The story behind ICorrect

Yesterday I raised some questions about new site ICorrect, asking where it fitted into the libel / media regulation picture.

For those who missed the story, a new site was launched allowing correctors, who pay $1,000 a year ($5,000 for a corporation) to set the record straight about media allegations. Numerous celebrities are among the first listed corrections.

ICorrect has since very helpfully answered my questions, and says: “If the satisfaction of posting on ICorrect were to alleviate the necessity of legal action in the courts or other statutory bodies then ICorrect must be a good thing. ICorrect should always be seen as a complementary website to others for corrections rather than as an alternative.”

It confirms that the first contributors to the site signed up voluntarily and were not paid to join. The corrections are unique to ICorrect.

  • Must ‘correctors’ be the person, or organisation, affected by the error?

On the whole yes, but not necessarily. For example, there could be corrections on other matters such as politics and science (ref. Professor Niall Ferguson’s disagreement with a fellow academic), where the issue does not concern personality, but references an economic theory.

  • Did the first ‘correctors’ pay to use the site, or were they paid to promote it? Or did you take corrections from elsewhere and use them to demonstrate the service? i.e. are the first corrections made by active users of the site?

Sir David Tang personally met and talked to each and every individual, who voluntarily joined as a founding Corrector. No payment was made to them to promote the site and each correction was posted specifically to ICorrect; corrections were not borrowed from elsewhere.

  • Do you see this type of correction as an alternative to taking legal action or making a complaint to the PCC?

It certainly provides a convenient and very useful platform for corrections, particularly given the simple format whereby the accusation is directly juxtaposed with the correction, providing an easy reference for searchers and browsers. If the satisfaction of posting on ICorrect were to alleviate the necessity of legal action in the courts or other statutory bodies then ICorrect must be a good thing. ICorrect should always be seen as a complementary website to others for corrections rather than as an alternative.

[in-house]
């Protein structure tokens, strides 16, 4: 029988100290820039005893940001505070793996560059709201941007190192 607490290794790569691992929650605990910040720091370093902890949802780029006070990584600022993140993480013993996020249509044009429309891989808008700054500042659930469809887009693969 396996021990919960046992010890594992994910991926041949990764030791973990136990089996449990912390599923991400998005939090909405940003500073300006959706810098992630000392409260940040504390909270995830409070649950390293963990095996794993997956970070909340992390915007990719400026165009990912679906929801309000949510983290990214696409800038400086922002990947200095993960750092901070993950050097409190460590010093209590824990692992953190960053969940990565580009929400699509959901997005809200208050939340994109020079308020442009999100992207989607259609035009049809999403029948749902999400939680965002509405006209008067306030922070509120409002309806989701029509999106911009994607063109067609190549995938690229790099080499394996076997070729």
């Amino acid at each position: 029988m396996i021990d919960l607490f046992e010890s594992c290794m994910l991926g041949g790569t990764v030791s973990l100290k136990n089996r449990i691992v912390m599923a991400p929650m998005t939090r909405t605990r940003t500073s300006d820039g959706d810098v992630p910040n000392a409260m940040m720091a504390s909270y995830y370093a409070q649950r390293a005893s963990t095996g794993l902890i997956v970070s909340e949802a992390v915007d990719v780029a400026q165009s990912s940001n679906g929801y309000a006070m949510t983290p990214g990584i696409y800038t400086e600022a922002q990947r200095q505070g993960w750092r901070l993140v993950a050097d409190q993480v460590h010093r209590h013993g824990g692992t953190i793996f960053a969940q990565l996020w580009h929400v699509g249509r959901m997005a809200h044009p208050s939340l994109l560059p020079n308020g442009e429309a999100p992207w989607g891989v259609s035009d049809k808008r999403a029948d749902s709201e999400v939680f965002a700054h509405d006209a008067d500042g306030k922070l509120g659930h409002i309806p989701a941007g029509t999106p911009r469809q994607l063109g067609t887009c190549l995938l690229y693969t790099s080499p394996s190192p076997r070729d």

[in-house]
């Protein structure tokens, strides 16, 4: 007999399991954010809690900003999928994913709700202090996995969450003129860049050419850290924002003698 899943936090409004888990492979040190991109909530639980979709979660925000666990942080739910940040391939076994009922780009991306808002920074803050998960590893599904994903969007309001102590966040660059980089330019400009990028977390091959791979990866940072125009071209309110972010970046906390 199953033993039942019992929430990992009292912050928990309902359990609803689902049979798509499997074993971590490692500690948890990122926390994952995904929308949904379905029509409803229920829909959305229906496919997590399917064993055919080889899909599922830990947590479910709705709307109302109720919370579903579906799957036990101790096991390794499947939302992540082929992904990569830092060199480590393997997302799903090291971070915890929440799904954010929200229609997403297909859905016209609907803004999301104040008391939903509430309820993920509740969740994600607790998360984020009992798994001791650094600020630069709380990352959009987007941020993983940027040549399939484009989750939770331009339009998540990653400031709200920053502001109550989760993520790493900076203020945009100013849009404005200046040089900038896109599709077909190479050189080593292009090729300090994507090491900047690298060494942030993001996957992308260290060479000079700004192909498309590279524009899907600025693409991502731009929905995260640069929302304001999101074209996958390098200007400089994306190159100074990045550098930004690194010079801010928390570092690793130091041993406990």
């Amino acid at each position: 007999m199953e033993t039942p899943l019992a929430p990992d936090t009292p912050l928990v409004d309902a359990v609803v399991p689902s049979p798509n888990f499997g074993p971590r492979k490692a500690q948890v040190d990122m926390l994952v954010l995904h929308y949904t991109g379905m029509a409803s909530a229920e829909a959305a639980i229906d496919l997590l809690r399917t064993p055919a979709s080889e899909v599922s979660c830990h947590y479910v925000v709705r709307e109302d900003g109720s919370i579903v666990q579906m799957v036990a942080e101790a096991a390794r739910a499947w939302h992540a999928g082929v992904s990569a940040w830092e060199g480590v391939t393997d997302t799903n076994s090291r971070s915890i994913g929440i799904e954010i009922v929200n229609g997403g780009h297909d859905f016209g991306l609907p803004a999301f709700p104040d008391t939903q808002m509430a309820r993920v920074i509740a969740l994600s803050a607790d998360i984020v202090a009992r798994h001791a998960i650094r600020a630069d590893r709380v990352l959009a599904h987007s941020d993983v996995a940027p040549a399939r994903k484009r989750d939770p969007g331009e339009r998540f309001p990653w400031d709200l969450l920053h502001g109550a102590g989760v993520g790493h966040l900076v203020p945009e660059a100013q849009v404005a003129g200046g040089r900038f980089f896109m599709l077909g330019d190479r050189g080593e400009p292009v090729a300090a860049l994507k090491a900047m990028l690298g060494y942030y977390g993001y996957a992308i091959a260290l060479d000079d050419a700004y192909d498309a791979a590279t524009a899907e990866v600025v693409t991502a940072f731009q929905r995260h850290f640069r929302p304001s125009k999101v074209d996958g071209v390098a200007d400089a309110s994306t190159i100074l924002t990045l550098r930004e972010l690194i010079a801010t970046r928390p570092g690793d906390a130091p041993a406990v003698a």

• What would happen if someone challenged the accuracy of a correction on your site?

You can only post a correction on ICorrect if you are a registered Corrector. We genuinely believe that we must only provide the platform for corrections and not interfere with the content; it is our sacrosanct rule.

  • Is your focus the UK, or global media outlets as well?

The UK was the logical place to launch. However we are already targeting the US, Middle East, Latin America and Asia, indeed everywhere in the world as our website was specifically designed to accommodate all languages.

Please leave thoughts and comments below, thank you.

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This entry was posted in defamation, media law, media regulation and tagged . Bookmark the permalink.

One Response to The story behind ICorrect

  1. Pingback: Midweek media law mop up: Defamation, defamation, defamation | media law & ethics

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